Texas, Montana Sue Biden over Rule Requiring States to Pay for ‘Gender Transition’

Montana Attorney General Austin Knudsen with Texas Attorney General Ken Paxton (composite image)

Texas and Montana have sued the Biden administration over another federal rule change it implemented, this time over one that requires states to pay for “gender transition” procedures through their Medicaid programs.

It also requires health-care providers to perform such procedures in states where the practice has been banned, including in Montana and Texas. Their state legislatures passed bills their governors signed into law prohibiting “gender transition” procedures from being performed on minors in their states, among other restrictions.

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Utah Gives Taxpayer-Funded Health Care to Illegal Immigrant Children

Utah Bill

Utah is giving taxpayer-funded health insurance to illegal immigrant children, according to a law that went into effect Jan. 1.

Roughly 6,500 illegal immigrant children in Utah will qualify for care under the program, Thaiss Del Rio, a health policy analyst at Voices for Utah Children, told Axios of the new law. Utah’s move follows a decision by the state of California to provide health care for illegal immigrants up to the age of 49.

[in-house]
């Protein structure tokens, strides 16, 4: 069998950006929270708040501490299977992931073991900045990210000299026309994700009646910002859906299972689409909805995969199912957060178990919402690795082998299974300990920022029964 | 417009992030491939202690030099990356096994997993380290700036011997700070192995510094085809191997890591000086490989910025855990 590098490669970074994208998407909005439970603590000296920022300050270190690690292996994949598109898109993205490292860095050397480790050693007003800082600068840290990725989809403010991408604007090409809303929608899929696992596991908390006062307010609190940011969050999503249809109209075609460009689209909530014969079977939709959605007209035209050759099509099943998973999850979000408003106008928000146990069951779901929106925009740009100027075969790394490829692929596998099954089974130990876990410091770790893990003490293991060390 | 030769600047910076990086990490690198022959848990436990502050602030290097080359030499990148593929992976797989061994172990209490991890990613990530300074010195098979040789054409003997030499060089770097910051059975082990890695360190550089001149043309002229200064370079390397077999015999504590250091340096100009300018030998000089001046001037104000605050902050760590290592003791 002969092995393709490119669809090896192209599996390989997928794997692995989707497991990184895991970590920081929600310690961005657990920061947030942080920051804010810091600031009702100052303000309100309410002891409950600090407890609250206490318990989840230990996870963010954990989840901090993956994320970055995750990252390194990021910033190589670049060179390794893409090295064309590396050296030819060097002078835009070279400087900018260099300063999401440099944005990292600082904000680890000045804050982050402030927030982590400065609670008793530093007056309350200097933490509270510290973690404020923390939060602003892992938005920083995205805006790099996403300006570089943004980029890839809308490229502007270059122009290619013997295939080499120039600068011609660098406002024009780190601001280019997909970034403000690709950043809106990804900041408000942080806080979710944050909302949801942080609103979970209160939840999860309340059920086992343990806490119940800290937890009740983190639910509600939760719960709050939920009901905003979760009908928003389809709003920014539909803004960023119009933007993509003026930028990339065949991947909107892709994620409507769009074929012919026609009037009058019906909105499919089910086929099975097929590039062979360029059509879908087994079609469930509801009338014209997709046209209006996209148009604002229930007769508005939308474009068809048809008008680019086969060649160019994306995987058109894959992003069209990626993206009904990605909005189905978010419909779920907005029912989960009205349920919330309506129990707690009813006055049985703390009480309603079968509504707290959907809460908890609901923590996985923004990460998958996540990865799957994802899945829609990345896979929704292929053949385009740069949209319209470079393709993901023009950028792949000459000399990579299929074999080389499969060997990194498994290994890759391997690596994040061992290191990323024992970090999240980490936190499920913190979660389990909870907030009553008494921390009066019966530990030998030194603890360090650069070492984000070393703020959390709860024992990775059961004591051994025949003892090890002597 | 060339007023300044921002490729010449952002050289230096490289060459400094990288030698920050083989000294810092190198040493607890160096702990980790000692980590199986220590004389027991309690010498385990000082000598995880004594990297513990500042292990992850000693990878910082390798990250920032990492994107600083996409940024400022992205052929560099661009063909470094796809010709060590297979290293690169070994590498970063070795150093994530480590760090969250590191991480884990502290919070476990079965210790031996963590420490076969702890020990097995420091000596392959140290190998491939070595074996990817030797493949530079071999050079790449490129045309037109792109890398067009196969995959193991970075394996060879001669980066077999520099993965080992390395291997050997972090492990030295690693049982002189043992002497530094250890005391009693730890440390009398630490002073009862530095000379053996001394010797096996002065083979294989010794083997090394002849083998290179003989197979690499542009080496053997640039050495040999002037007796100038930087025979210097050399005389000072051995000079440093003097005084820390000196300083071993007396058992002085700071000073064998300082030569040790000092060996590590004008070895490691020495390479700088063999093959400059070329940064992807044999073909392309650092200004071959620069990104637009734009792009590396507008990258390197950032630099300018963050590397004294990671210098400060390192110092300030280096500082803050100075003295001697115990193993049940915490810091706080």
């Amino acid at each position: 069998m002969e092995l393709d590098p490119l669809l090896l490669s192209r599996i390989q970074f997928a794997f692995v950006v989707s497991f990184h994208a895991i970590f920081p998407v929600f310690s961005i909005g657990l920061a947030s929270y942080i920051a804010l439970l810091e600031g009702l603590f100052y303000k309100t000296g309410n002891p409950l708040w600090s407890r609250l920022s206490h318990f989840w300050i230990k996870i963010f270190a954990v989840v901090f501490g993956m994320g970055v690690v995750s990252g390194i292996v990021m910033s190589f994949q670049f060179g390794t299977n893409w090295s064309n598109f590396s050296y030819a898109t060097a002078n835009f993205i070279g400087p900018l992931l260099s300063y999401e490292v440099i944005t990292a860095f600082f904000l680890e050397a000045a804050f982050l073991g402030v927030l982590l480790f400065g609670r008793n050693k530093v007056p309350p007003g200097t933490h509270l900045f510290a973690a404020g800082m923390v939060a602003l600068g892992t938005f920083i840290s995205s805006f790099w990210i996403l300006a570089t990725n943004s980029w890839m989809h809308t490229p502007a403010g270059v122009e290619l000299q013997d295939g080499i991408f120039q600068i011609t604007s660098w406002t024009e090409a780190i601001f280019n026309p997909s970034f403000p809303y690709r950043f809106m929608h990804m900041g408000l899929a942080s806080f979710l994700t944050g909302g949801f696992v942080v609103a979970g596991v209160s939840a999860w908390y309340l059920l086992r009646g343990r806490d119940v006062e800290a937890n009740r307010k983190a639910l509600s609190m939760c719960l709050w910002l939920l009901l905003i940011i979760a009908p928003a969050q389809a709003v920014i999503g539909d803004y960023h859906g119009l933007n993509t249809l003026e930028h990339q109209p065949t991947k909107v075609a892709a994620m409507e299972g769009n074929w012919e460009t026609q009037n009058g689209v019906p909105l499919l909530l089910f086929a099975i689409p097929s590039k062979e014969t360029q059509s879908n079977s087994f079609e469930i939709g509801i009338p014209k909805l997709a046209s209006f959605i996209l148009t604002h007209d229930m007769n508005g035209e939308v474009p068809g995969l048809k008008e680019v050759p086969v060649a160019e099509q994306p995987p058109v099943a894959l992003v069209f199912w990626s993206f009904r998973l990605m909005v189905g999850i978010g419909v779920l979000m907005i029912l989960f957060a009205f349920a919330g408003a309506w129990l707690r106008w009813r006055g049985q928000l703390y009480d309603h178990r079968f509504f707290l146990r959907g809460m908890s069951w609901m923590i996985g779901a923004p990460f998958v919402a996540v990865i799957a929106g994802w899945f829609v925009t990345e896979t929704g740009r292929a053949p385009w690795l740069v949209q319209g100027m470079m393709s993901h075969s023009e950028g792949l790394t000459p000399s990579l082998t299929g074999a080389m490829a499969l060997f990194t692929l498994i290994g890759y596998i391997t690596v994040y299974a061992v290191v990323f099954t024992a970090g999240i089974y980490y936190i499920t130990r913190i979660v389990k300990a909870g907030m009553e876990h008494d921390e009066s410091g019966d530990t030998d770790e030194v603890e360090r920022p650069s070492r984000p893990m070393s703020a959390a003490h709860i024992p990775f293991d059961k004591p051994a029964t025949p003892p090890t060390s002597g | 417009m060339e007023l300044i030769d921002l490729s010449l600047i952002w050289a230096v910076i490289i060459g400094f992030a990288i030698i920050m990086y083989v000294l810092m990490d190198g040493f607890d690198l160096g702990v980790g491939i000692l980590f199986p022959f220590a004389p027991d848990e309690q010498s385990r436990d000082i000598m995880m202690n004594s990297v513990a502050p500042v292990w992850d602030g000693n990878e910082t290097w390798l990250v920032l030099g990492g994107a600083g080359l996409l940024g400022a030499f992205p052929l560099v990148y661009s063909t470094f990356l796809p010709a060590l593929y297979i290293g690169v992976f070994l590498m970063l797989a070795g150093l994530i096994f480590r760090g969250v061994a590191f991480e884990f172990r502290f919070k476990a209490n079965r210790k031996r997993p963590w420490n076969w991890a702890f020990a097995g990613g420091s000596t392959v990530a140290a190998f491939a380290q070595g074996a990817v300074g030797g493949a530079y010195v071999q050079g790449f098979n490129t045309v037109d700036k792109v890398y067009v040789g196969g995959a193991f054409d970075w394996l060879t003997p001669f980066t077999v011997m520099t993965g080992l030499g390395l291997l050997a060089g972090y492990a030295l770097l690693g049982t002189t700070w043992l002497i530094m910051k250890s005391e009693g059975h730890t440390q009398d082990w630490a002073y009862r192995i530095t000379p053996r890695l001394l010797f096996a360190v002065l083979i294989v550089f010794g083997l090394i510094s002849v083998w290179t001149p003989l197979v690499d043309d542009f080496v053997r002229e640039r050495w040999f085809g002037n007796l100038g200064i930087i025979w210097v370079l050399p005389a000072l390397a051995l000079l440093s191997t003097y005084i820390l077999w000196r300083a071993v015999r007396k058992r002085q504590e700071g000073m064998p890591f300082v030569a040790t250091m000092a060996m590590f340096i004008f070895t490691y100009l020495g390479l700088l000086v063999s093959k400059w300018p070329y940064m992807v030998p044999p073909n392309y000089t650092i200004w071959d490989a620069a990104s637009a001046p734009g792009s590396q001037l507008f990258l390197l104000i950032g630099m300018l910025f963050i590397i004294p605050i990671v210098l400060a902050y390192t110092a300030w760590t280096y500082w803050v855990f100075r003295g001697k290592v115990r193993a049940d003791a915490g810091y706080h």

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Commentary: As Planned Parenthood’s Abortion Market Share Goes Up, So Does Its Taxpayer Funding

To borrow from an old saying, nothing can be certain except for death and taxpayer funding for the abortion industry. At the request of pro-life members of Congress, the Government Accountability Office released the latest round of data detailing how much taxpayer funding goes to Planned Parenthood and other international abortion organizations. From 2019 through 2021, Planned Parenthood in the U.S. received $1.7 billion in taxpayer subsidies.

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Medicaid Emergency Spending for Illegal Migrants Doubles in One Year to $7 Billion: GOP House

Medicaid emergency spending for illegal immigrants more than doubled from fiscal year 2020 to fiscal year 2021, according to House Homeland Security Committee Chairman Mark Green.

During a congressional hearing Wednesday on Homeland Security Secretary Alejandro Mayorkas’ job performance, Green said more people have entered the U.S. illegally under his roughly two-year tenure “than in the 12 years of the Obama and Trump administrations combined.”